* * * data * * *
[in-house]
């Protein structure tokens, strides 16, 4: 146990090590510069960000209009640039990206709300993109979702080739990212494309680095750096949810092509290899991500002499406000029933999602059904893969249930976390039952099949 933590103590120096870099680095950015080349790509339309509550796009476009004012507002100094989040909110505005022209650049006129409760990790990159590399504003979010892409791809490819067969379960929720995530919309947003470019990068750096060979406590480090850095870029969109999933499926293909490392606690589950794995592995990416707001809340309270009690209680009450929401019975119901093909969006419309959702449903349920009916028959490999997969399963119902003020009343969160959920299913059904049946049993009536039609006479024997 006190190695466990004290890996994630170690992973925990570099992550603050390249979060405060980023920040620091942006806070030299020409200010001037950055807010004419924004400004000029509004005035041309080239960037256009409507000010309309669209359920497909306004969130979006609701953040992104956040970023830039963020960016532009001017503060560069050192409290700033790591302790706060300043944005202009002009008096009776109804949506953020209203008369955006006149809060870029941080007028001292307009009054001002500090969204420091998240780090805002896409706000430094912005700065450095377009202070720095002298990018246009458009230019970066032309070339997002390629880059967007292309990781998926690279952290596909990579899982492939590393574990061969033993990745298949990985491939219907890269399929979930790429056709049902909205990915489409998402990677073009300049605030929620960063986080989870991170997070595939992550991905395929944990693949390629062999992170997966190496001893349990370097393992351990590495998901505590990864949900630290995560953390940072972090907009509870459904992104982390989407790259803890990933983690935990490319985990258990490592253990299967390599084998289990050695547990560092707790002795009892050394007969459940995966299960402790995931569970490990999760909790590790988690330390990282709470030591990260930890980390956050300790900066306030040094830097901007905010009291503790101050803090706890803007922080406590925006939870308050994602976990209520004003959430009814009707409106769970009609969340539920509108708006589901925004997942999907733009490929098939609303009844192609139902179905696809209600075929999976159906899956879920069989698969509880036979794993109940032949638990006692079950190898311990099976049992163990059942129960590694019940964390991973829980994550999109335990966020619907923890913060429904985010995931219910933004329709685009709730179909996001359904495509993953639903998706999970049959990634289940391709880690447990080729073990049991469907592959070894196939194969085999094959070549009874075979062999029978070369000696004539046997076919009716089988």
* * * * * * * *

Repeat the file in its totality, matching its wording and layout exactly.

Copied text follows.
[in-house]
């Protein structure tokens, strides 16, 4: 146990090590510069960000209009640039990206709300993109979702080739990212494309680095750096949810092509290899991500002499406000029933999602059904893969249930976390039952099949 933590103590120096870099680095950015080349790509339309509550796009476009004012507002100094989040909110505005022209650049006129409760990790990159590399504003979010892409791809490819067969379960929720995530919309947003470019990068750096060979406590480090850095870029969109999933499926293909490392606690589950794995592995990416707001809340309270009690209680009450929401019975119901093909969006419309959702449903349920009916028959490999997969399963119902003020009343969160959920299913059904049946049993009536039609006479024997 006190190695466990004290890996994630170690992973925990570099992550603050390249979060405060980023920040620091942006806070030299020409200010001037950055807010004419924004400004000029509004005035041309080239960037256009409507000010309309669209359920497909306004969130979006609701953040992104956040970023830039963020960016532009001017503060560069050192409290700033790591302790706060300043944005202009002009008096009776109804949506953020209203008369955006006149809060870029941080007028001292307009009054001002500090969204420091998240780090805002896409706000430094912005700065450095377009202070720095002298990018246009458009230019970066032309070339997002390629880059967007292309990781998926690279952290596909990579899982492939590393574990061969033993990745298949990985491939219907890269399929979930790429056709049902909205990915489409998402990677073009300049605030929620960063986080989870991170997070595939992550991905395929944990693949390629062999992170997966190496001893349990370097393992351990590495998901505590990864949900630290995560953390940072972090907009509870459904992104982390989407790259803890990933983690935990490319985990258990490592253990299967390599084998289990050695547990560092707790002795009892050394007969459940995966299960402790995931569970490990999760909790590790988690330390990282709470030591990260930890980390956050300790900066306030040094830097901007905010009291503790101050803090706890803007922080406590925006939870308050994602976990209520004003959430009814009707409106769970009609969340539920509108708006589901925004997942999907733009490929098939609303009844192609139902179905696809209600075929999976159906899956879920069989698969509880036979794993109940032949638990006692079950190898311990099976049992163990059942129960590694019940964390991973829980994550999109335990966020619907923890913060429904985010995931219910933004329709685009709730179909996001359904495509993953639903998706999970049959990634289940391709880690447990080729073990049991469907592959070894196939194969085999094959070549009874075979062999029978070369000696004539046997076919009716089988």